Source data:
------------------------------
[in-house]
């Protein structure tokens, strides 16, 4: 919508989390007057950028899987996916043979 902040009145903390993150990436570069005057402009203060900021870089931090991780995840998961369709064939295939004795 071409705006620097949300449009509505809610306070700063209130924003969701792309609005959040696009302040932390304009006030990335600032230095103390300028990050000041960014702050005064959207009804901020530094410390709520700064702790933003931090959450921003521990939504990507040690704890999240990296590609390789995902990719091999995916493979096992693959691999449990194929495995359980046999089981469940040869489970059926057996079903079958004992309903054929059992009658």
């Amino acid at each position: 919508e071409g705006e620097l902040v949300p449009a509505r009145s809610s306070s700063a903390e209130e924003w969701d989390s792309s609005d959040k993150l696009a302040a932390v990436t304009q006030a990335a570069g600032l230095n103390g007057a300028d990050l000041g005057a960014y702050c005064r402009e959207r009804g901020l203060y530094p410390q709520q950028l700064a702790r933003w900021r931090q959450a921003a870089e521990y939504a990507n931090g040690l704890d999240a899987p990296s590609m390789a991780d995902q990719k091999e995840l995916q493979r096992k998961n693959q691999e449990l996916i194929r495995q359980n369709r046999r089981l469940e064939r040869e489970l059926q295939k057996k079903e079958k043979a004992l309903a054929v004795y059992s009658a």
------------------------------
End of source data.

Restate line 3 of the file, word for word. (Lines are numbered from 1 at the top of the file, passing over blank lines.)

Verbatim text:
């Amino acid at each position: 919508e071409g705006e620097l902040v949300p449009a509505r009145s809610s306070s700063a903390e209130e924003w969701d989390s792309s609005d959040k993150l696009a302040a932390v990436t304009q006030a990335a570069g600032l230095n103390g007057a300028d990050l000041g005057a960014y702050c005064r402009e959207r009804g901020l203060y530094p410390q709520q950028l700064a702790r933003w900021r931090q959450a921003a870089e521990y939504a990507n931090g040690l704890d999240a899987p990296s590609m390789a991780d995902q990719k091999e995840l995916q493979r096992k998961n693959q691999e449990l996916i194929r495995q359980n369709r046999r089981l469940e064939r040869e489970l059926q295939k057996k079903e079958k043979a004992l309903a054929v004795y059992s009658a």